It is settled beyond all question that a prosecutor has absolute immunity from liability for acts "performed by a prosecutor in his or her official capacity as an advocate for the state in the course of judicial proceedings." Atherton v. District of Columbia Office of the Mayor, 567 F.3d 672, 683 (D.C. 2009). Accord Moore v. Valder, 65 F.3d 189, 193 (D.C. Cir. 1995). Moreover, even if the prosecutor's actions at issue are administrative and "those investigatory functions that do not relate to an advocate's preparation for the initiation of a prosecution or for judicial proceedings," Atherton, 567 F.3d at 683 (quoting Buckley v. Fitzsimmons, 509 U.S. 259, 273 (1993)), they are cloaked with qualified immunity that must be defeated before discovery can proceed in a lawsuit based on the prosecutor's actions. See, e.g., Siegert v. Gilley, 500 U.S. 226, 232 (1991). Indeed, the protection awarded is so complete that an appeal will lie from the denial of the prosecutor's claim of immunity even though the order denying the immunity would otherwise be interlocutory. Mitchell v. Forsyth, 472 U.S. 511, 530 (1985).
Thus, had plaintiffs sued the prosecutor himself or herself and sought discovery by taking his or her deposition, plaintiffs would have had to (1) defeat the claim of absolute immunity by establishing that the acts of the prosecutor were not performed in his or her official capacity; (2) if they won on that point, they would have to defeat a claim of qualified immunity by establishing that the prosecutor violated a statutory or constitutional right that was clearly established of which a reasonable person would have none (Atherton, 567 F.3d at 689); and (3) defend their victory on points 1 or 2 in an interlocutory appeal.
Yet, as plaintiffs would have it, they can take the deposition of the Assistant United States Attorney who prosecuted Amobi and delve into why and how he was prosecuted by doing nothing more than serving a notice of deposition, because they are not suing the prosecutor or the United States. It is hard to imagine a situation where the difference in result is less justified by the distinction that could be drawn between the two situations. The immunity prosecutors enjoy is not a badge of office and titular. It is animated by the profound societal concern that prosecutors be free to perform their vital duties courageously and without fear that their actions will be judged in hindsight in a civil action. In Imbler v. Pachtman, 424 U.S. 409 (1976), the Supreme Court stated:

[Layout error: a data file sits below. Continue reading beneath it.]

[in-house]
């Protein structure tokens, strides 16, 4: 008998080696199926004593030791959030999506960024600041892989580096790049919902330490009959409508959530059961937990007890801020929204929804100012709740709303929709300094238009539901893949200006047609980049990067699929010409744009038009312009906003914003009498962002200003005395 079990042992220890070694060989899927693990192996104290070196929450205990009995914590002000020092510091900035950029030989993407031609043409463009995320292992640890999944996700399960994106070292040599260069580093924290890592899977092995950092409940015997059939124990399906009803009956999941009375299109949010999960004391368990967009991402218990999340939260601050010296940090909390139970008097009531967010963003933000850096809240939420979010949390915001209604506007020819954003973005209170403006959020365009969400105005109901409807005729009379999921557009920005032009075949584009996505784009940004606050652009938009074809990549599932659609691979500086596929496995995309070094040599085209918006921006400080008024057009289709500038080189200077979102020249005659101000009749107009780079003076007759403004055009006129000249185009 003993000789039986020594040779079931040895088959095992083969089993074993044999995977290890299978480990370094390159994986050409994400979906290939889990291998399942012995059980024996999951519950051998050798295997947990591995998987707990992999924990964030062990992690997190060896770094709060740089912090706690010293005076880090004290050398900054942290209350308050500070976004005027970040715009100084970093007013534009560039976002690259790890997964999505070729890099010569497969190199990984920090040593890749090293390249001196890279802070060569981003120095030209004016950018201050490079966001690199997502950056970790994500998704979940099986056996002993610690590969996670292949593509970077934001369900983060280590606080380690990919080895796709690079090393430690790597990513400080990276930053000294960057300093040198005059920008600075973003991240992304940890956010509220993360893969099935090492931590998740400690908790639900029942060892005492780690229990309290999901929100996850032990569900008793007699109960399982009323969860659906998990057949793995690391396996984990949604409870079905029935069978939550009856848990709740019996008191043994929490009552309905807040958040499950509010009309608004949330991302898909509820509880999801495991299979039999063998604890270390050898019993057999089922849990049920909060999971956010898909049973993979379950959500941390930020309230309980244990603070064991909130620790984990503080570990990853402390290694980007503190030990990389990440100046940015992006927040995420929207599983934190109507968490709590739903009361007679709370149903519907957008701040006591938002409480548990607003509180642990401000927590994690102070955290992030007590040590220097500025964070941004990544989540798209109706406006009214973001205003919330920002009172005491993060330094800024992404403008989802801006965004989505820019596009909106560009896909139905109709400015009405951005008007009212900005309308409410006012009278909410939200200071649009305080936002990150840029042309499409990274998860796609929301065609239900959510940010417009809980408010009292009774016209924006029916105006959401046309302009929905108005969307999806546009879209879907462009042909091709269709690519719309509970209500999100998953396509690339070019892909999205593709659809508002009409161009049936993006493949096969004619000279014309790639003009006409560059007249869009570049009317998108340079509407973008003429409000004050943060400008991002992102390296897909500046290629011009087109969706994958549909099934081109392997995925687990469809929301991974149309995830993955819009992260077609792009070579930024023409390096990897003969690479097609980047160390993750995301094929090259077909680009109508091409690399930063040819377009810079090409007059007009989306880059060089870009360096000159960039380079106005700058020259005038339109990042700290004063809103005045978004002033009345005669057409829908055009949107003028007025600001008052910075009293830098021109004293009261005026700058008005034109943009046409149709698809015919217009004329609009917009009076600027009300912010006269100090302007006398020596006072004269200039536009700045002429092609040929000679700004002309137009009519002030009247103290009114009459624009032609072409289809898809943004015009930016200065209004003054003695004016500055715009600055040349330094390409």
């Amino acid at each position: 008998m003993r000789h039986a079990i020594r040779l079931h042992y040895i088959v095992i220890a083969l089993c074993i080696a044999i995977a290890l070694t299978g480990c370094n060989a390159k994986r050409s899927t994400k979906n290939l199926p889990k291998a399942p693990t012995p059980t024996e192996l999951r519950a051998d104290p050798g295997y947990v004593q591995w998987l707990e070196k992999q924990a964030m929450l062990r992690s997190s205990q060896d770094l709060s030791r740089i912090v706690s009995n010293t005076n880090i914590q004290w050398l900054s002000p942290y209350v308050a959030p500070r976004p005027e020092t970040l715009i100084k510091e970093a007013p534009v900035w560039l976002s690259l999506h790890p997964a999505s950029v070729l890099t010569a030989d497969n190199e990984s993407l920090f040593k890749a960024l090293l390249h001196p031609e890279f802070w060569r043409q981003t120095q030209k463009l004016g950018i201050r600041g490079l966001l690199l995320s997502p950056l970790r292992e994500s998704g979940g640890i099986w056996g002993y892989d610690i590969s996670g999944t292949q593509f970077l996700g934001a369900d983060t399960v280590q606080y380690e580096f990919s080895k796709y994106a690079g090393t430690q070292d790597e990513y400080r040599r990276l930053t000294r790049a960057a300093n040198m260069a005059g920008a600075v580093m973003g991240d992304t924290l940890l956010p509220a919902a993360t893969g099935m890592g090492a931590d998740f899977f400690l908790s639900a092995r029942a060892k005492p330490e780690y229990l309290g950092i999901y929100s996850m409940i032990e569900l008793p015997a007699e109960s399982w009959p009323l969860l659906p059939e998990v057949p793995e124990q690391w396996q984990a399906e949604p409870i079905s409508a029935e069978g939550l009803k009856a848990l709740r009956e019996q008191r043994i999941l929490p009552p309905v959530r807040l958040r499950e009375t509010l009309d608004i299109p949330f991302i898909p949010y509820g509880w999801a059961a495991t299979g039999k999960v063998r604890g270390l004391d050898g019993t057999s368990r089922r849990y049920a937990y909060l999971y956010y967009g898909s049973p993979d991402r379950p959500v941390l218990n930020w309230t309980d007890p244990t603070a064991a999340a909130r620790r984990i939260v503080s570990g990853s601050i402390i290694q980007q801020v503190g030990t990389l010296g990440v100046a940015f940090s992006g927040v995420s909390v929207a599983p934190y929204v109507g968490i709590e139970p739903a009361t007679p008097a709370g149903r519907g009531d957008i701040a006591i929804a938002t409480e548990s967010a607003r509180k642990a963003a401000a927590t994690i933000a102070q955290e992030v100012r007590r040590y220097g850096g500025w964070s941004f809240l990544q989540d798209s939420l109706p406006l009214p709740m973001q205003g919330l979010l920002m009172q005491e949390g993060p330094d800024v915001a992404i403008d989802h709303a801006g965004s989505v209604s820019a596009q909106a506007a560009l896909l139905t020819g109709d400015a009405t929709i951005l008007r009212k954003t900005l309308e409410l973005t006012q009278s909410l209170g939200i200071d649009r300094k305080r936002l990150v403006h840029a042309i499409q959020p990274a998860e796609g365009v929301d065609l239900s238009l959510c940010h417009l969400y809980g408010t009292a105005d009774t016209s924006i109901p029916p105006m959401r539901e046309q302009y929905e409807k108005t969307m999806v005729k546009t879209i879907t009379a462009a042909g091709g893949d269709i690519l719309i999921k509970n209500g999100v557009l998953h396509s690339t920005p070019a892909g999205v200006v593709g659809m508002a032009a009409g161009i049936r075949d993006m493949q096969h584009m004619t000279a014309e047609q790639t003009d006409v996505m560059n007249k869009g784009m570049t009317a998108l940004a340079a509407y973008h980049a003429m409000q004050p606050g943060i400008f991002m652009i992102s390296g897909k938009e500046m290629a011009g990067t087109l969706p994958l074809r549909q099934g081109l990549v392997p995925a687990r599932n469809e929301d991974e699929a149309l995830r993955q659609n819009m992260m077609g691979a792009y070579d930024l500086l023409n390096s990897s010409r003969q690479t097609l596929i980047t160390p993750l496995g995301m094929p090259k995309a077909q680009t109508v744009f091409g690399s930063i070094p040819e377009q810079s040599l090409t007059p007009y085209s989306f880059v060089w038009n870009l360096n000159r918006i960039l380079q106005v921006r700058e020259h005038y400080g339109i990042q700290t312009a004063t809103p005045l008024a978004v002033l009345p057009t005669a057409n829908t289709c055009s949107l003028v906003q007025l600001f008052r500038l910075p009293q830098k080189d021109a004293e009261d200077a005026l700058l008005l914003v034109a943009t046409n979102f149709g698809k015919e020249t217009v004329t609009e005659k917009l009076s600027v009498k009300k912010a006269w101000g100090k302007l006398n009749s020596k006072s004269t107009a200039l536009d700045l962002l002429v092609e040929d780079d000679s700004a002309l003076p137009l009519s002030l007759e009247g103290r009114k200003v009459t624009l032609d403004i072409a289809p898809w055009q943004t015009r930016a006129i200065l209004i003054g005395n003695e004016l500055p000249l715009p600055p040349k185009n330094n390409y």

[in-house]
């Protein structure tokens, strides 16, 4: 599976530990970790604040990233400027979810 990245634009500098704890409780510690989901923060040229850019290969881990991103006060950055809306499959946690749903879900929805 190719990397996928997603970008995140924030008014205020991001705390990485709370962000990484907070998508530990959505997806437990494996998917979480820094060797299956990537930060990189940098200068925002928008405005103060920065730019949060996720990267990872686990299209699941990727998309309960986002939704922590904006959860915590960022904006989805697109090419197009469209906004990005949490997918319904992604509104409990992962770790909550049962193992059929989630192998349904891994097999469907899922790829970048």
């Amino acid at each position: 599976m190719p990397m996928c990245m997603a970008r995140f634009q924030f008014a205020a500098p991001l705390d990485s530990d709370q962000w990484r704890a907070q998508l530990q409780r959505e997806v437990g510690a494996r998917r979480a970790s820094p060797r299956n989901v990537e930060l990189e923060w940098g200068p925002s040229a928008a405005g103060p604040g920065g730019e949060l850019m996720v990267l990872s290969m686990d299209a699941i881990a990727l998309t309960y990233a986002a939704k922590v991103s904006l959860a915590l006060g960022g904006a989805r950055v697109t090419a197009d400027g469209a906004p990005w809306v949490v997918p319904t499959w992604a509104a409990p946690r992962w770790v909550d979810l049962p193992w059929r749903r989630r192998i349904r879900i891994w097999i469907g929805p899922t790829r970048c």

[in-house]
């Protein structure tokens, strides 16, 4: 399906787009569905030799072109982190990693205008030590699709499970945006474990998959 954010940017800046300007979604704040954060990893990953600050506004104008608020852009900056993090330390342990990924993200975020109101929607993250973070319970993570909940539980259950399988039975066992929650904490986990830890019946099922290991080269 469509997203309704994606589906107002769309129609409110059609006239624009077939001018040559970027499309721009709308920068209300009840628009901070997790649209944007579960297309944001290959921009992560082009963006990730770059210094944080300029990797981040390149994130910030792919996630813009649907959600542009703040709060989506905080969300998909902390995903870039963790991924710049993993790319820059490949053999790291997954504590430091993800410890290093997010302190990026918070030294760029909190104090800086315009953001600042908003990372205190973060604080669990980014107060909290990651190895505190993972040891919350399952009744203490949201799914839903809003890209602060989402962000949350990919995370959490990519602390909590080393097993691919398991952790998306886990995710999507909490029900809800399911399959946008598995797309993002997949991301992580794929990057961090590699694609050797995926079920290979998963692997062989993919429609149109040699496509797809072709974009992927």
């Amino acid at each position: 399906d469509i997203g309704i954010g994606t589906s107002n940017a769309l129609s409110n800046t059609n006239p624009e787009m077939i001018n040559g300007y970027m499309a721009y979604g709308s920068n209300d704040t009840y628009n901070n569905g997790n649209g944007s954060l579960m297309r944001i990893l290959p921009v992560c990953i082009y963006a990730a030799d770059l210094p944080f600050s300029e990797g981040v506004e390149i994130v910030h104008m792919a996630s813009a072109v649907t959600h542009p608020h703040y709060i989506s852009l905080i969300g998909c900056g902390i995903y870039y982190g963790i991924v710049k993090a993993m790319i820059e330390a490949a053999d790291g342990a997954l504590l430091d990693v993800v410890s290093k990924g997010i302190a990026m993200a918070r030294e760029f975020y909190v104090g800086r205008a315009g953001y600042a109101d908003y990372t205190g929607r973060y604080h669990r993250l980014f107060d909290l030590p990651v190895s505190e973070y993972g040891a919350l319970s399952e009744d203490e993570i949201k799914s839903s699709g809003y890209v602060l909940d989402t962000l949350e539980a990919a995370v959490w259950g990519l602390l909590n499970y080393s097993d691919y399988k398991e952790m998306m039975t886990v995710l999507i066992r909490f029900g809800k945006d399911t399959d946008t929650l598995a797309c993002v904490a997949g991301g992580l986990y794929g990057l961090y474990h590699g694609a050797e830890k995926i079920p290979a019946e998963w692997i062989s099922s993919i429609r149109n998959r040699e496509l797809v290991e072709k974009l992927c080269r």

The common-law immunity of a prosecutor is based upon the same considerations that underlie the common-law immunities of judges and grant [sic] jurors acting within the scope of their duties. These include concern that harassment by unfounded litigation would cause a deflection of the prosecutor's energies from his public duties, and the possibility that he would shade his decisions instead of exercising the independence of judgment required by his public trust.
Id. at 422.
Those interests are as much engaged whether the inquiry is made of the prosecutor by his putative victim or by a third party. Note here that the prosecutor's immunity and his amenability to discovery does not yield, for example, to a claim that the prosecutor withheld exculpatory evidence. Moore, 65 F.3d at 194. If that is true when the victim sues and claims that the prosecutor violated his constitutional rights, then a fortiorari, it has to be true when the prosecutor is compelled to testify in a lawsuit by a third party when no one claims that the prosecutor did any thing wrong.
I therefore will not permit the Assistant's deposition to be taken. Further, in my view, the immunity that the prosecutor enjoys from deposition shields with the same force the contents of the prosecutor's file insofar as that file pertains to, relates, or evidences acts "performed by a prosecutor in his or her official capacity as an advocate for the state in the course of judicial proceedings." Atherton, 567 F.3d at 683 (citations ommitted).
Indeed, it may not be necessary to bottom the analysis on that principle. The United States Attorney represents that he has given to the Attorney General those documents previously given to the United States by the District of Columbia, and I will order their production by the District of Columbia now. All that remains are the notes and other materials created by the United States Attorney incident to the prosecution and trial of Amobi. Clearly, insofar as they yield information pertaining to the decision to prosecute Amobi, they are pre-decisional and deliberative. Once the prosecution began, they were prepared for trial. Thus, all the documents in the folder meet either the fundamental requirements for the application of the deliberative process and work-product privileges or both. Plaintiffs provide no argument whatsoever as to why those privileges do not apply nor any reason to question the government's representation that they do. Indeed, plaintiffs do not address their application whatsoever. There being no reason whatsoever to doubt the applicability of either privilege to this case or to doubt the government's representation as to the nature of the documents that now remain in its file, I will deny plaintiffs' motion to compel.